The Moonstone

by Wilkie Collins

Paperback, 462 pages, Book Sales, List Price: $5.99 | purchase

Purchase Featured Book

Title
The Moonstone
Author
Wilkie Collins

Your purchase helps support NPR Programming. How?

Other editions available for purchase:

Paperback, , Lb May & Assoc Inc, $4.99, published August 1 1997 | purchase

Purchase Featured Book

Title
The Moonstone
Author
Wilkie Collins

Your purchase helps support NPR Programming. How?

Note: Book excerpts are provided by the publisher and may contain language some find offensive.

Excerpt: The Moonstone

Moonstone


NTC/Contemporary Publishing Company

Copyright © 1997 Wilkie Collins
All right reserved.

ISBN: 1853260444


Chapter One


First Period — the loss of the diamond (1848) The Events related by GabrielBetteredge, House-Steward in the service of Julia, Lady Verinder


In the first part of Robinson Crusoe, at page onehundred and twenty-nine, you will find it thus written:

“Now I saw, though too late, the Folly of beginning a Work before we countthe Cost, and before we judge rightly of our own Strength to go through withit.”

Only yesterday, I opened my Robinson Crusoe at that place. Only this morning(May twenty-first, Eighteen hundred and fifty), came my lady’s nephew, Mr.Franklin Blake, and held a short conversation with me, as follows:—

“Betteredge,” says Mr. Franklin, “I have been to thelawyer’s about some family matters; and, among other things, we have beentalking of the loss of the Indian Diamond, in my aunt’s house inYorkshire, two years since. Mr. Bruff thinks, as I think, that the whole storyought, in the interests of truth, to be placed on record in writing—andthe sooner the better.”

Not perceiving his drift yet, and thinking it always desirable for the sake ofpeace and quietness to be on the lawyer’s side, I said I thought so too.Mr. Franklin went on.

“In this matter of the Diamond,” he said, “the characters ofinnocent people have suffered under suspicion already—as you know. Thememories of innocent people may suffer, hereafter, for want of a record of thefacts to which those who come after us can appeal. There can be no doubt thatthis strange family story of ours ought to be told. And I think, Betteredge, Mr.Bruff and I together have hit on the right way of telling it.”

Very satisfactory to both of them, no doubt. But I failed to see what I myselfhad to do with it, so far.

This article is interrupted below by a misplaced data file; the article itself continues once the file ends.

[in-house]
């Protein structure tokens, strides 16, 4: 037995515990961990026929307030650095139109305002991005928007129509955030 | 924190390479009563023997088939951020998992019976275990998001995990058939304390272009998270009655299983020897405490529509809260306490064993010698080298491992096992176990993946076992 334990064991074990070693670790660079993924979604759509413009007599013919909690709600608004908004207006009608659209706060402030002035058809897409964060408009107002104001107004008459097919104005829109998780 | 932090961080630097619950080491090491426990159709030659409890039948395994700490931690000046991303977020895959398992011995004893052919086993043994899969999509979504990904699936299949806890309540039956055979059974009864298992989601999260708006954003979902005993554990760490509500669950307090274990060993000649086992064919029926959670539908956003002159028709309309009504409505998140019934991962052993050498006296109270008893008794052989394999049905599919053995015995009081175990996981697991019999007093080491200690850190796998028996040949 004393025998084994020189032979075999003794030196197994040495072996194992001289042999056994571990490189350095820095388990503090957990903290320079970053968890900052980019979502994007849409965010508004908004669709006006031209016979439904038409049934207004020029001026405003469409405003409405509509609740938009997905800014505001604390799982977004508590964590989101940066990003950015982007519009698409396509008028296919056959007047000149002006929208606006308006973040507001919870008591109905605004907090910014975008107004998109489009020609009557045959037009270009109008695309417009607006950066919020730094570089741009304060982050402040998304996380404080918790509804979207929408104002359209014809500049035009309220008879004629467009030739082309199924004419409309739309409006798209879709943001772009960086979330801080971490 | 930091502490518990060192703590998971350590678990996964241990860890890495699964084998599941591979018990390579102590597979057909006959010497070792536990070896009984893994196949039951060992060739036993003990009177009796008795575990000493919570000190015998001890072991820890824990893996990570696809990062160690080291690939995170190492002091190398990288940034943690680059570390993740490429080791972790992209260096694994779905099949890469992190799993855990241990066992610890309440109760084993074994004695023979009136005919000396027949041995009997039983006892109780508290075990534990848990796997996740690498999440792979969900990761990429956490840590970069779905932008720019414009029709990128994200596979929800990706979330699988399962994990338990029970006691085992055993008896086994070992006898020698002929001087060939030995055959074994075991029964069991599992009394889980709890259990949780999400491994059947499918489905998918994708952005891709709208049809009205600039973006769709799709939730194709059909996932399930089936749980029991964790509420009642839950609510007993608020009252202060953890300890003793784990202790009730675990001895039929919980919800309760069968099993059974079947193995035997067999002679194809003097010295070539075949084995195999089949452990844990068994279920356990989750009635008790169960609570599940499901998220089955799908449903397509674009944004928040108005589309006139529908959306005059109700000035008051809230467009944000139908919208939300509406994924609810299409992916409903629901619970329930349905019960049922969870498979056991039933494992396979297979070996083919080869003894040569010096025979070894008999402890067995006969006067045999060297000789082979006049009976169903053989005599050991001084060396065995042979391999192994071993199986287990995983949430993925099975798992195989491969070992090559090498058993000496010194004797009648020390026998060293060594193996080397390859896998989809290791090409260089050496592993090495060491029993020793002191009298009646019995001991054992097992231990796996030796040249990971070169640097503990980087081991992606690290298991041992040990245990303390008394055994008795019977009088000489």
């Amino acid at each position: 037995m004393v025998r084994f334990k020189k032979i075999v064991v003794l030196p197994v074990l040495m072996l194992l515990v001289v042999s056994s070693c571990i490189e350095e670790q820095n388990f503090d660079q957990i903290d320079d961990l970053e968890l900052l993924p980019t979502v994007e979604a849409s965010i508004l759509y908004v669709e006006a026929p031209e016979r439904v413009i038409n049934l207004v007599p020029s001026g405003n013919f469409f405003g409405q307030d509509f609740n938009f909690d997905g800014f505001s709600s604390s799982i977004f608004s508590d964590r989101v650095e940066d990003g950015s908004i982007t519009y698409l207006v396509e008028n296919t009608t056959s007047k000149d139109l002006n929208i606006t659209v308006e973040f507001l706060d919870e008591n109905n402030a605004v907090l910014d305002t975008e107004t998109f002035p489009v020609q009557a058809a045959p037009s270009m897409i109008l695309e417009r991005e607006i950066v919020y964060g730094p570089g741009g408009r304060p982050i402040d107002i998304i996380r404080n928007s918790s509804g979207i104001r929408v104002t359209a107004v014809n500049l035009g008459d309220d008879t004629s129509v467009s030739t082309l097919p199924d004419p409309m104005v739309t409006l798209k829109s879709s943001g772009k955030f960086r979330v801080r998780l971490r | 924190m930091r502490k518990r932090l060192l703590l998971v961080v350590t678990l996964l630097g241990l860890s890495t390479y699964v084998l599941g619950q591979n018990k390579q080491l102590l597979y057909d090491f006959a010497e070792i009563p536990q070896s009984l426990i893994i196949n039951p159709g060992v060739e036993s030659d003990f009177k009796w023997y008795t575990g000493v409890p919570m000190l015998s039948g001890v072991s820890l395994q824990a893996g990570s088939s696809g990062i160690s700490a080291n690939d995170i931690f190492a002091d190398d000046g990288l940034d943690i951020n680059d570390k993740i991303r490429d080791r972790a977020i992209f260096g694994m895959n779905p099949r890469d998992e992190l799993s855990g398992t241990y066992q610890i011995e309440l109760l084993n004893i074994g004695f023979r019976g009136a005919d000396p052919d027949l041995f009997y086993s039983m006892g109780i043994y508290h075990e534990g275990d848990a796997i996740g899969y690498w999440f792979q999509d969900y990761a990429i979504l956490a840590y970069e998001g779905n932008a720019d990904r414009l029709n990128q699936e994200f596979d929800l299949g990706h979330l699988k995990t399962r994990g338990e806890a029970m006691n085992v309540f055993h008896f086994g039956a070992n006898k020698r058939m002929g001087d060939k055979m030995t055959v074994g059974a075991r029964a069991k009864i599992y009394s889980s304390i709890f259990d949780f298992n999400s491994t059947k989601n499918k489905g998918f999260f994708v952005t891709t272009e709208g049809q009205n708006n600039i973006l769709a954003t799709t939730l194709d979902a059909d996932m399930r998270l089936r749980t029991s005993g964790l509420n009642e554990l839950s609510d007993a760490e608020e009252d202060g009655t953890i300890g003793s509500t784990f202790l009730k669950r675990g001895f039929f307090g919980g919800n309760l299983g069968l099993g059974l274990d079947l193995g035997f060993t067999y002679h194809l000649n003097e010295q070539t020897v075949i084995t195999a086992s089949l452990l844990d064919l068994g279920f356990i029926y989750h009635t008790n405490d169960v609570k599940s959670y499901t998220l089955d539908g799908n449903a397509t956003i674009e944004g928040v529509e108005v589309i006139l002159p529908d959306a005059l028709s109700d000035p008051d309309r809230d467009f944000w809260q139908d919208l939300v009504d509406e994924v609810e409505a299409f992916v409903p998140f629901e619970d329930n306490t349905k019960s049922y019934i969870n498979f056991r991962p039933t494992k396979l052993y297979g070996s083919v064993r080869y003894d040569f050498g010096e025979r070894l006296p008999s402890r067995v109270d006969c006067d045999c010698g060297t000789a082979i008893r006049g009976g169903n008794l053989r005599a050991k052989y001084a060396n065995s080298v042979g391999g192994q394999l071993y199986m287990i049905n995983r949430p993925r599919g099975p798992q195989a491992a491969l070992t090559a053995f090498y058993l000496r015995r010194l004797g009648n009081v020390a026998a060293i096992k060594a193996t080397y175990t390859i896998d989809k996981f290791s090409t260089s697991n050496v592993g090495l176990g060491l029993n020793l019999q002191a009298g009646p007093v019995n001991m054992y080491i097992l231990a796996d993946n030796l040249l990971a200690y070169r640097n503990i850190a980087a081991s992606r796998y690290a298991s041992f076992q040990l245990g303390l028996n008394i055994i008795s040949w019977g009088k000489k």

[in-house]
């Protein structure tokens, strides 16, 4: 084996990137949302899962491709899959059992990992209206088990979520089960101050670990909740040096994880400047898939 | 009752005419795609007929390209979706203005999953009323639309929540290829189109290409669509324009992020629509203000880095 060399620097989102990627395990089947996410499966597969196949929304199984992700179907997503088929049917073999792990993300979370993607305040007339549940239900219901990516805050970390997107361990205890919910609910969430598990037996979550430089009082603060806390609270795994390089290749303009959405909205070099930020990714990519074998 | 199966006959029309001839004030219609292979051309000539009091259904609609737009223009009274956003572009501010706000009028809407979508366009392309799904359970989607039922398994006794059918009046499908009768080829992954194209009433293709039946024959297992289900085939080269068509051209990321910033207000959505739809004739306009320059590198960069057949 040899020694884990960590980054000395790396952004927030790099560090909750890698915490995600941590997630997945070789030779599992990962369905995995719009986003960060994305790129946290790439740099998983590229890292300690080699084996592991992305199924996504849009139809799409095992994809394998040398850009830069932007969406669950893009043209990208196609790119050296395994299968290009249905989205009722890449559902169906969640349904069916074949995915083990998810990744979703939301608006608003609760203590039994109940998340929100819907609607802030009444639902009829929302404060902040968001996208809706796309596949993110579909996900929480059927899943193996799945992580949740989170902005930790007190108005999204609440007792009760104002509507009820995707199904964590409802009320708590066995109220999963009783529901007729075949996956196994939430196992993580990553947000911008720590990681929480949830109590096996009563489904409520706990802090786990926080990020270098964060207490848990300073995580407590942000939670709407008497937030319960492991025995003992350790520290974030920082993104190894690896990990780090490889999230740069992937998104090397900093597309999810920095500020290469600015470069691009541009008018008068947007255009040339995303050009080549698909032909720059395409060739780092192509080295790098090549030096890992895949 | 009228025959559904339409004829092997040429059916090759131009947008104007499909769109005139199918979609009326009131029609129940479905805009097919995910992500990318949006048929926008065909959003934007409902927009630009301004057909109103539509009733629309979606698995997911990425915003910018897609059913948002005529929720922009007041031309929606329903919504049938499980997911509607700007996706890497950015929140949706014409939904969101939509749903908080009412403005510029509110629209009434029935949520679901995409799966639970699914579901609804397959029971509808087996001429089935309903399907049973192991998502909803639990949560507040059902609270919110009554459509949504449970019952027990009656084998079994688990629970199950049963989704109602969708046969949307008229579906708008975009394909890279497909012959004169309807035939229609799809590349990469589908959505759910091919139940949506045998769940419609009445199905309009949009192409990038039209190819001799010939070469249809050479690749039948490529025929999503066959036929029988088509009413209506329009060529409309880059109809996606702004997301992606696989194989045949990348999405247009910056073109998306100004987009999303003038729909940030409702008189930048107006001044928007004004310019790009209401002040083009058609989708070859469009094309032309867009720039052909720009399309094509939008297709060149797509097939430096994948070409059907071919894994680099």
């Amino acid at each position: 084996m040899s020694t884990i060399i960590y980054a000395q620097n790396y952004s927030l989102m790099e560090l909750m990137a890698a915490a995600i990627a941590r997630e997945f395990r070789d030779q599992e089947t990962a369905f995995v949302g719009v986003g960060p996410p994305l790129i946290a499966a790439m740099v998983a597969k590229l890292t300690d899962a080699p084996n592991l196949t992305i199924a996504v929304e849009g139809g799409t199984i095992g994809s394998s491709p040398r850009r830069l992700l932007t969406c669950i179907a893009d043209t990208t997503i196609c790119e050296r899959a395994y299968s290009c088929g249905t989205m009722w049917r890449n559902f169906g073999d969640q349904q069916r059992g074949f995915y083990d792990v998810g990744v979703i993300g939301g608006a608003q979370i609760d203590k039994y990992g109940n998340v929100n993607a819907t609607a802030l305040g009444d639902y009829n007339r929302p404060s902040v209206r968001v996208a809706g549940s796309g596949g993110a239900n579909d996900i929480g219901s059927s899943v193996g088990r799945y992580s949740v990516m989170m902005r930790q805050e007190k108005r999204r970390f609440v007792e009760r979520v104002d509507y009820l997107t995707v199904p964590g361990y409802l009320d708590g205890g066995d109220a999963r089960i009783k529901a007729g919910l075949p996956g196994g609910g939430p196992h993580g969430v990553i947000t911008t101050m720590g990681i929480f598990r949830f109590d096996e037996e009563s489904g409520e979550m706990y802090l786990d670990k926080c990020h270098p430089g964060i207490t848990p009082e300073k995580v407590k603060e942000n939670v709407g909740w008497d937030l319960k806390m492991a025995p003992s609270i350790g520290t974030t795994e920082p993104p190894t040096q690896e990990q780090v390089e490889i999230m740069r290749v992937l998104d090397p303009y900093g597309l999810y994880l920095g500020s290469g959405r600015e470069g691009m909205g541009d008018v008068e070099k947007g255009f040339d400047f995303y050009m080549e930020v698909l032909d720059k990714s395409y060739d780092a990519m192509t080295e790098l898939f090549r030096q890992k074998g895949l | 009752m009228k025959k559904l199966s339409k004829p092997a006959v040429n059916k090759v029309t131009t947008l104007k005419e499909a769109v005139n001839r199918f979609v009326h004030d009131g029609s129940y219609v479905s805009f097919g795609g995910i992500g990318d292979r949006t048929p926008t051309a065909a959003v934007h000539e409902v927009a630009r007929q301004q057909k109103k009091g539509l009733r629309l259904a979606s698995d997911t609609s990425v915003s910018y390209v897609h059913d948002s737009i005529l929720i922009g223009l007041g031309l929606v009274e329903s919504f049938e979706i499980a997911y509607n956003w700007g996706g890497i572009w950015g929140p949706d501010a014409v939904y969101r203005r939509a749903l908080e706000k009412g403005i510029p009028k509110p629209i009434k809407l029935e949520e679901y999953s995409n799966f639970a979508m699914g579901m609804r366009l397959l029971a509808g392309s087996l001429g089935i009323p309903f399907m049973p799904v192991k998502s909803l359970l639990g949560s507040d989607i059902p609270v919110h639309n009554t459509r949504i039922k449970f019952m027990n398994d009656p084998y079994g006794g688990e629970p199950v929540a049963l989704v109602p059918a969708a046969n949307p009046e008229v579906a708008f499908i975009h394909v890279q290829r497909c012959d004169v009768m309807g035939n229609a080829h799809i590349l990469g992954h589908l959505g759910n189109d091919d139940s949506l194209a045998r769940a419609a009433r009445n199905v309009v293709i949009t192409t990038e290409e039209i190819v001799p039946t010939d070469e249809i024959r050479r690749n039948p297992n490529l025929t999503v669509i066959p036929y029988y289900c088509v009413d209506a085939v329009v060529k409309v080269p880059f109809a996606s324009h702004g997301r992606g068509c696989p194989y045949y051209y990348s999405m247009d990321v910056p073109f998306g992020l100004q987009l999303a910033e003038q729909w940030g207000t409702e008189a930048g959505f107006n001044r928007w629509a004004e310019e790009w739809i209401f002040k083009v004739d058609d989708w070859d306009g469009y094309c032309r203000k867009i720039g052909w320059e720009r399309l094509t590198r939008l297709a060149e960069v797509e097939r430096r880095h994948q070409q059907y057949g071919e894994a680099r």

“We have certain events to relate,” Mr. Franklin proceeded;“and we have certain persons concerned in those events who are capable ofrelating them. Starting from these plain facts, the idea is that we should allwrite the story of the Moonstone in turn—as far as our own personalexperience extends, and no farther. We must begin by showing how the Diamondfirst fell into the hands of my uncle Herncastle, when he was serving in Indiafifty years since. This prefatory narrative I have already got by me in the formof an old family paper, which relates the necessary particulars on the authorityof an eye-witness. The next thing to do is to tell how the Diamond found its wayinto my aunt’s house in Yorkshire, two years ago, and how it came to belost in little more than twelve hours afterwards. Nobody knows as much as youdo, Betteredge, about what went on in the house at that time. So you must takethe pen in hand, and start the story.”

In those terms I was informed of what my personal concern was with the matter ofthe Diamond. If you are curious to know what course I took under thecircumstances, I beg to inform you that I did what you would probably have donein my place. I modestly declared myself to be quite unequal to the task imposedupon me—and I privately felt, all the time, that I was quite clever enoughto perform it, if I only gave my own abilities a fair chance. Mr. Franklin, Iimagine, must have seen my private sentiments in my face. He declined to believein my modesty; and he insisted on giving my abilities a fair chance.

Two hours have passed since Mr. Franklin left me. As soon as his back wasturned, I went to my writing-desk to start the story. There I have sat helpless(in spite of my abilities) ever since; seeing what Robinson Crusoe saw, asquoted above—namely, the folly of beginning a work before we count thecost, and before we judge rightly of our own strength to go through with it.Please to remember, I opened the book by accident, at that bit, only the daybefore I rashly undertook the business now in hand; and, allow me toask—if that isn’t prophecy, what is?

I am not superstitious; I have read a heap of books in my time; I am a scholarin my own way. Though turned seventy, I possess an active memory, and legs tocorrespond. You are not to take it, if you please, as the saying of an ignorantman, when I express my opinion that such a book as Robinson Crusoe never waswritten, and never will be written again. I have tried that book foryears—generally in combination with a pipe of tobacco—and I havefound it my friend in need in all the necessities of this mortal life. When myspirits are bad—Robinson Crusoe. When I want advice—Robinson Crusoe.In past times, when my wife plagued me; in present times, when I have had a droptoo much—Robinson Crusoe. I have worn out six stout Robinson Crusoes withhard work in my service. On my lady’s last birthday she gave me a seventh.I took a drop too much on the strength of it; and Robinson Crusoe put me rightagain. Price four shillings and sixpence, bound in blue, with a picture into thebargain.

Still, this don’t look much like starting the story of theDiamond—does it? I seem to be wandering off in search of Lord knows what,Lord knows where. We will take a new sheet of paper, if you please, and beginover again, with my best respects to you.

Continues...